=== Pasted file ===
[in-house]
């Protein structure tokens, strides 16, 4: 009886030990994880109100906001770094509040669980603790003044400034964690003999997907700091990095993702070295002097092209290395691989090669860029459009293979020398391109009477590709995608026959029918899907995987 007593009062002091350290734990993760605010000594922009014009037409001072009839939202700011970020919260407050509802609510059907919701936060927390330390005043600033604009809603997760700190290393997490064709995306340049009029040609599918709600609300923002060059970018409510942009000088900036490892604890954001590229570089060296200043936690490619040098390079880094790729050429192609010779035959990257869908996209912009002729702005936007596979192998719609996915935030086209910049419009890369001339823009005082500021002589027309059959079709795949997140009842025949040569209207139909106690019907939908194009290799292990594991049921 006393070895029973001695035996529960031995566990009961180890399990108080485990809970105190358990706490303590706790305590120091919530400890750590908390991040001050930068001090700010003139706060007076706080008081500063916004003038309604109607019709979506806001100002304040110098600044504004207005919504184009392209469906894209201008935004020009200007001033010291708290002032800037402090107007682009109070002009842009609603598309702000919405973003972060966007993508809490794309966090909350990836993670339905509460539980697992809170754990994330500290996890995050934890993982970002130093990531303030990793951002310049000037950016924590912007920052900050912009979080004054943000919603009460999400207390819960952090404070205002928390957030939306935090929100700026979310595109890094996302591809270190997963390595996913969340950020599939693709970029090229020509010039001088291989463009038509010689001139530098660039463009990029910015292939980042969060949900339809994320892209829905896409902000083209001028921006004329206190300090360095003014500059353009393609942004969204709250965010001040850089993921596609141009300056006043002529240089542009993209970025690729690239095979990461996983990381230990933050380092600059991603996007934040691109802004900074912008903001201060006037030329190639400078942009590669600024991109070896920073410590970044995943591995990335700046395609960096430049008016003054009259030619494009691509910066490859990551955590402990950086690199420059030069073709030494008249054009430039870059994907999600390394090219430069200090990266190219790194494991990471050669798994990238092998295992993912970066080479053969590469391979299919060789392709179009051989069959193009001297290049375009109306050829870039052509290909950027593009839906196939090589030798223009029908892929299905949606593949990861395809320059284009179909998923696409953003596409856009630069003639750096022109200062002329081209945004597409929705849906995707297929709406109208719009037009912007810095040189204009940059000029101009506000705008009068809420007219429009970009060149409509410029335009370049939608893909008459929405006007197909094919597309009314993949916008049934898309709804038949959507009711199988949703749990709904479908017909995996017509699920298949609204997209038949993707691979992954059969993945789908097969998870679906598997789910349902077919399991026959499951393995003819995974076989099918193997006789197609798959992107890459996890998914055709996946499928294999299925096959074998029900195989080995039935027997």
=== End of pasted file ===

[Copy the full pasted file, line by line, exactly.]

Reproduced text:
[in-house]
């Protein structure tokens, strides 16, 4: 009886030990994880109100906001770094509040669980603790003044400034964690003999997907700091990095993702070295002097092209290395691989090669860029459009293979020398391109009477590709995608026959029918899907995987 007593009062002091350290734990993760605010000594922009014009037409001072009839939202700011970020919260407050509802609510059907919701936060927390330390005043600033604009809603997760700190290393997490064709995306340049009029040609599918709600609300923002060059970018409510942009000088900036490892604890954001590229570089060296200043936690490619040098390079880094790729050429192609010779035959990257869908996209912009002729702005936007596979192998719609996915935030086209910049419009890369001339823009005082500021002589027309059959079709795949997140009842025949040569209207139909106690019907939908194009290799292990594991049921 006393070895029973001695035996529960031995566990009961180890399990108080485990809970105190358990706490303590706790305590120091919530400890750590908390991040001050930068001090700010003139706060007076706080008081500063916004003038309604109607019709979506806001100002304040110098600044504004207005919504184009392209469906894209201008935004020009200007001033010291708290002032800037402090107007682009109070002009842009609603598309702000919405973003972060966007993508809490794309966090909350990836993670339905509460539980697992809170754990994330500290996890995050934890993982970002130093990531303030990793951002310049000037950016924590912007920052900050912009979080004054943000919603009460999400207390819960952090404070205002928390957030939306935090929100700026979310595109890094996302591809270190997963390595996913969340950020599939693709970029090229020509010039001088291989463009038509010689001139530098660039463009990029910015292939980042969060949900339809994320892209829905896409902000083209001028921006004329206190300090360095003014500059353009393609942004969204709250965010001040850089993921596609141009300056006043002529240089542009993209970025690729690239095979990461996983990381230990933050380092600059991603996007934040691109802004900074912008903001201060006037030329190639400078942009590669600024991109070896920073410590970044995943591995990335700046395609960096430049008016003054009259030619494009691509910066490859990551955590402990950086690199420059030069073709030494008249054009430039870059994907999600390394090219430069200090990266190219790194494991990471050669798994990238092998295992993912970066080479053969590469391979299919060789392709179009051989069959193009001297290049375009109306050829870039052509290909950027593009839906196939090589030798223009029908892929299905949606593949990861395809320059284009179909998923696409953003596409856009630069003639750096022109200062002329081209945004597409929705849906995707297929709406109208719009037009912007810095040189204009940059000029101009506000705008009068809420007219429009970009060149409509410029335009370049939608893909008459929405006007197909094919597309009314993949916008049934898309709804038949959507009711199988949703749990709904479908017909995996017509699920298949609204997209038949993707691979992954059969993945789908097969998870679906598997789910349902077919399991026959499951393995003819995974076989099918193997006789197609798959992107890459996890998914055709996946499928294999299925096959074998029900195989080995039935027997």